In today’s rapidly changing healthcare landscape, private equity firms are making waves with their aggressive acquisition strategies that target private practice physicians. To learn more about how these takeovers affect medical professionals and their patients, we surveyed over 610 Americans and 360 medical practitioners about hospital systems and private care practices.
Here are some of our key takeaways:
- 53% of hospital system employees and 44% of private practice owners and employees feel burnt out.
- The top challenges of working in a hospital system are:
- High levels of stress and burnout (45%)
- Limited resources and staff shortages (41%)
- Emotional and mental fatigue (40%)
- Difficult patients and families (37%)
- Heavy workloads and long hours (36%)
- The top challenges of working in private practice are:
- Difficult patients and families (42%)
- High levels of stress and burnout (37%)
- Emotional and mental fatigue (30%)
- Heavy workloads and long hours (29%)
- Lack of work-life balance (25%)
- 60% of hospital system employees say they need additional support with staff recruitment and retention, compared to 48% of private practice owners and employees.
- Only 56% of hospital system employees feel appreciated, compared to 73% of private practice owners and employees.
- 42% of hospital system employees are considering switching to private practice, mostly due to the need for a better work-life balance.
- 35% of private practice owners and employees are considering switching to a hospital system, primarily due to the higher earning potential.
Let’s take a closer look at what we found.
Empowering healthcare dynamics
Americans have differing perceptions about hospital systems and healthcare providers — and the differences vary by generation.
- 56% of Americans with health insurance feel controlled by their health insurance. By generation, this includes:
- 63% of Baby Boomers
- 58% of Gen X
- 55% of Millennials
- 46% of Gen Z
- 22% of Americans don’t feel free to choose healthcare providers.
- Most Americans prefer to visit a private practice over a hospital system for everything except their primary care physician, for which 63% prefer a hospital system.
- Regarding healthcare costs:
- 50% of Americans believe private practice providers are more expensive than hospital system providers.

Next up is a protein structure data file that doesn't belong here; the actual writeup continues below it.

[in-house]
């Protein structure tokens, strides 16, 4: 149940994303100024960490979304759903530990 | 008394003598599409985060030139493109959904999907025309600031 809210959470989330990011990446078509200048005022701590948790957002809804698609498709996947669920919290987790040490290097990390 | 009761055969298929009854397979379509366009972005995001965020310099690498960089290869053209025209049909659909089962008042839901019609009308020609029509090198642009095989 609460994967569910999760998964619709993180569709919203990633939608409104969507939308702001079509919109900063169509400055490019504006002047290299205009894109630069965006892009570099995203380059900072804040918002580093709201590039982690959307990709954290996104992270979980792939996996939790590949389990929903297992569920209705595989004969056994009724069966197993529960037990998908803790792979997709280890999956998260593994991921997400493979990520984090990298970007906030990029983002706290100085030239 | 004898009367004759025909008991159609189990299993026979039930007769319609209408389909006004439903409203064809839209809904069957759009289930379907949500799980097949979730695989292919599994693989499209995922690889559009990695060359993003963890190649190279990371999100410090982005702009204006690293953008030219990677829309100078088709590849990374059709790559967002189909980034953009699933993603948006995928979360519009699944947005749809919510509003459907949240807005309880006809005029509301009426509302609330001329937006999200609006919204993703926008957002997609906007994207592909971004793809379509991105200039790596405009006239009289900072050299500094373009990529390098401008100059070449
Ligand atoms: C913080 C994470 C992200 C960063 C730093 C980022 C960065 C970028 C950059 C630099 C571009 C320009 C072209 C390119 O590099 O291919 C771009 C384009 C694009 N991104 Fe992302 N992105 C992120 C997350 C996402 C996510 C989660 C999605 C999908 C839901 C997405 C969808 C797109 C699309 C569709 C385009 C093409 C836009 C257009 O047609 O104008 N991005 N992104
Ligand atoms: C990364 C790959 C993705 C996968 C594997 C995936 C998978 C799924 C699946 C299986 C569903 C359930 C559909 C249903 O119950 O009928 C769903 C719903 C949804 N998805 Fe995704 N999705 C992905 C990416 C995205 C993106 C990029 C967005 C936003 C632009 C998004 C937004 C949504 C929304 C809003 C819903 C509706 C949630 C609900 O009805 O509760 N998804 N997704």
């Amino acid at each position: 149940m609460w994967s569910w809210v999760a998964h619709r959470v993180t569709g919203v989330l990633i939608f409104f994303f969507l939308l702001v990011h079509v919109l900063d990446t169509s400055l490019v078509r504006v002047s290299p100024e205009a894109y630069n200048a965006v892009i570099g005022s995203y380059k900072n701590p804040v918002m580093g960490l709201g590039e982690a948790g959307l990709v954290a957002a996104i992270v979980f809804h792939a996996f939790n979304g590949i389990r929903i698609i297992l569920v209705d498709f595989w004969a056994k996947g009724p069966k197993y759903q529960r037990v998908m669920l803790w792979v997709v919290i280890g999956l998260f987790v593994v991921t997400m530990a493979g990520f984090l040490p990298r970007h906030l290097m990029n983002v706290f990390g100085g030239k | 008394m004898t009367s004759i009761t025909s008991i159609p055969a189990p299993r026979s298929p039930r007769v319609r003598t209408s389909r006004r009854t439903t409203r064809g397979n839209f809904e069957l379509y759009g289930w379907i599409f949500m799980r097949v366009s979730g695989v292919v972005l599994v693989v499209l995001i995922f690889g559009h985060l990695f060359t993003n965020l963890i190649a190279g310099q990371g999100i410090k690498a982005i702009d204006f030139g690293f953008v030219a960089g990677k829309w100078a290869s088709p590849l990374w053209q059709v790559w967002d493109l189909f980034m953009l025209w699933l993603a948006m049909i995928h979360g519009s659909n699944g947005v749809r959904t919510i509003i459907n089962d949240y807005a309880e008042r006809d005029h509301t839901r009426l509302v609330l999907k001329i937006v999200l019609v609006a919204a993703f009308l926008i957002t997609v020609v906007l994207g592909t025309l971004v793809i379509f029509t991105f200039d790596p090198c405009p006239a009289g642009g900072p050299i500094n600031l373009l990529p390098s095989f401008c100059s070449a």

- 14% believe hospital system providers are more expensive.
- 36% believe they are equally expensive.
- 75% of Baby Boomers say knowing whether your healthcare provider is part of a private practice or hospital system is important.
Over half of Americans feel controlled by their health insurance, and private practice acquisitions could further limit their options. Acquisitions might also limit private practice providers by forcing them to incorporate into hospital systems where medical professionals suffer more burnout and feel less appreciated. As the healthcare industry continues to experience change, providers of all practice types will need to work together to ensure broad access to quality patient care.
Tebra surveyed 360 medical practitioners about the differences between working at a private practice versus in a hospital system. Among survey participants, 49% worked in a hospital system, 33% worked at a private practice, and 18% worked elsewhere. We also surveyed 610 Americans about their healthcare preferences. The generational breakdown was: 12% Gen Z, 53% Millennials, 23% Gen X, and 12% Baby Boomers.
Tebra is a complete operating system offering seamless support for medical practitioners, providers, and patients. From billing and growth solutions to data and patient experience, Tebra combines all the right elements to support medical success.
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